State Historic Site

Trail End

Over a Century of History

Everything You Ever Wanted to Know About Trail End

 (Kendrick, Hoff & WSA Collections, TESHS)

LX Bar Ranch (Georgen)

The Kendrick Ranches

THE IMPORTANCE OF the ranches to the Kendrick family cannot be denied. It was the prominence that Kendrick gained through his affiliation with the Wyoming Stock Growers Association that allowed him to attain his influential political position in Wyoming. It was the very knowledge that the ranches existed that made it possible for Manville to endure his time away at prep school, Rosa-Maye her time at finishing school, and John his time in Washington. Finally, it was the money raised through the sale of the ranches' cattle that made the construction of Trail End possible.


In 1889, Kendrick - as manager of the Converse Cattle Company - purchased the Grinnell Range on Hanging Woman creek in southeastern Montana. As one newspaper reporter noted, "This is one of the best ranges in the whole country." Kendrick acquired additional acres through a variety of means. Some were purchased outright from neighbors, for example, while others were obtained through the purchase of soldiers' homestead allotments.

Following the Civil War, one of the benefits given to soldiers was the right to file for additional homestead acres on government lands. In partnership with Zachary T. Hodges of Little Rock, Arkansas, Kendrick arranged to have soldiers (or their survivors) file for homestead claims on government acres near the OW, then sell their claims to Kendrick for eight to nine dollars an acre (well above the going rate). Although this practice is often considered questionable at best, it served the purposes of all parties involved. The soldiers, most of whom never intended to move west anyway, got a tidy sum of money, while Kendrick got title to the land he needed to run his herds.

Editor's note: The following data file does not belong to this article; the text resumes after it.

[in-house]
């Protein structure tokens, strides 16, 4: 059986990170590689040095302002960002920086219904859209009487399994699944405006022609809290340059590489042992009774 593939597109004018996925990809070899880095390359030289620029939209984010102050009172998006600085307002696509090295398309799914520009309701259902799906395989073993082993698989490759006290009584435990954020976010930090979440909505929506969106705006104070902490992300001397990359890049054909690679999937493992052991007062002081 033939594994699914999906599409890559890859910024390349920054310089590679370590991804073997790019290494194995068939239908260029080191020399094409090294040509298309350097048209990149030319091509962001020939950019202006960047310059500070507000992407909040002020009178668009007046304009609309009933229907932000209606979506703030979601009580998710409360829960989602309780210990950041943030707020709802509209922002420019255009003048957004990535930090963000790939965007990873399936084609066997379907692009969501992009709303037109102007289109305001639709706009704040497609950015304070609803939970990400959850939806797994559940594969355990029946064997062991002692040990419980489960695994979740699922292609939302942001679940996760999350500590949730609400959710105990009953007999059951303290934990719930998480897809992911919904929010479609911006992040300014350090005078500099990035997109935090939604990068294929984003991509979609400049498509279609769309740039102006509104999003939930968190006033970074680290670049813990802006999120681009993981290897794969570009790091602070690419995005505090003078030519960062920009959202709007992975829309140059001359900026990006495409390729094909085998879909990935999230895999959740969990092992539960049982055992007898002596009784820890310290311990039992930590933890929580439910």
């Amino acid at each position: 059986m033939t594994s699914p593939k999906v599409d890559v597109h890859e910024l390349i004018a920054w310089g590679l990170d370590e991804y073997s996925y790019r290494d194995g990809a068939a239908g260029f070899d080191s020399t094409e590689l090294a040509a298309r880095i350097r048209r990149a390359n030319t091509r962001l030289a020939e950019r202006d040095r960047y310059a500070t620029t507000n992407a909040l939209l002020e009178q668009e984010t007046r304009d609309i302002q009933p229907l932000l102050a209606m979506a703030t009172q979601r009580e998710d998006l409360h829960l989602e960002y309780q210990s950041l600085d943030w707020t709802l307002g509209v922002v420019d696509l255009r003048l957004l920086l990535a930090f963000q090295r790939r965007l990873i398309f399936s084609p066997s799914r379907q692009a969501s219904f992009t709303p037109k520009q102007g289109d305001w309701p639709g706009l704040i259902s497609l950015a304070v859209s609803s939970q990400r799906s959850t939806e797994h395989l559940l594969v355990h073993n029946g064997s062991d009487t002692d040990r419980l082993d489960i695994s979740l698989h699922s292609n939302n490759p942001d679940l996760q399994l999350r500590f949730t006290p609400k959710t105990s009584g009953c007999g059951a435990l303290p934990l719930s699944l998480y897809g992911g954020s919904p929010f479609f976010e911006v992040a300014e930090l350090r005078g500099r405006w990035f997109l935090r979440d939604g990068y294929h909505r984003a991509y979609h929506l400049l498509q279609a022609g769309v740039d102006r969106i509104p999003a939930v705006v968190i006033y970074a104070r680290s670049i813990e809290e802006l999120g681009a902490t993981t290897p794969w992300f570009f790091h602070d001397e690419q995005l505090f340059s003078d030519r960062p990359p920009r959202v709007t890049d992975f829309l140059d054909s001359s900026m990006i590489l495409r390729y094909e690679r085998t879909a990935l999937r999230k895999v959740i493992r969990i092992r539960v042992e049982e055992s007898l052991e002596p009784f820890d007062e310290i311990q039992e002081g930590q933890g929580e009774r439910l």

Following the same basic tactics, Kendrick also obtained land through his employees; they would file for homestead acres, Kendrick would pay for the improvements, and then buy the land from them (whether they wanted to sell or not).​


When the OW outfit arrived on Hanging Woman in 1889, Kendrick found very little in the way of facilities for either his cowboys or his cattle. He quickly began an expansion program and by late 1891 had a ranch house, bunkhouse, ice house, horse barn, blacksmith shop and open-shed cow barn, plus circular corrals, outhouses, wells and gardens. As the "home ranch," the OW was where John brought his young bride in 1891 and where they raised their children. Although not a very impressive structure, the main house was jokingly called "The White House" because of the many coats of whitewash applied to it over the years. Eula Kendrick furnished it with an expensive array of carpets, curtains, furniture and silverware. She even had a piano and a six-foot high upright music box.

The OW has quite a number of substantial outbuildings. In the early 1900s, stone mason Oscar Husman was employed to build a series of stone buildings into the hillside east of the bunkhouse.  These included a meat house, ice house, root cellar, coal house, bath house and spring house. Though meat was butchered on site, most other supplies had to be brought in from Sheridan – a good two-day trip by wagon. The water for the bath house and spring house came from a natural spring located in the hills above the OW. In addition, there was a well dug near the corrals. This water, pumped by a windmill, was used for watering both the gardens and the livestock.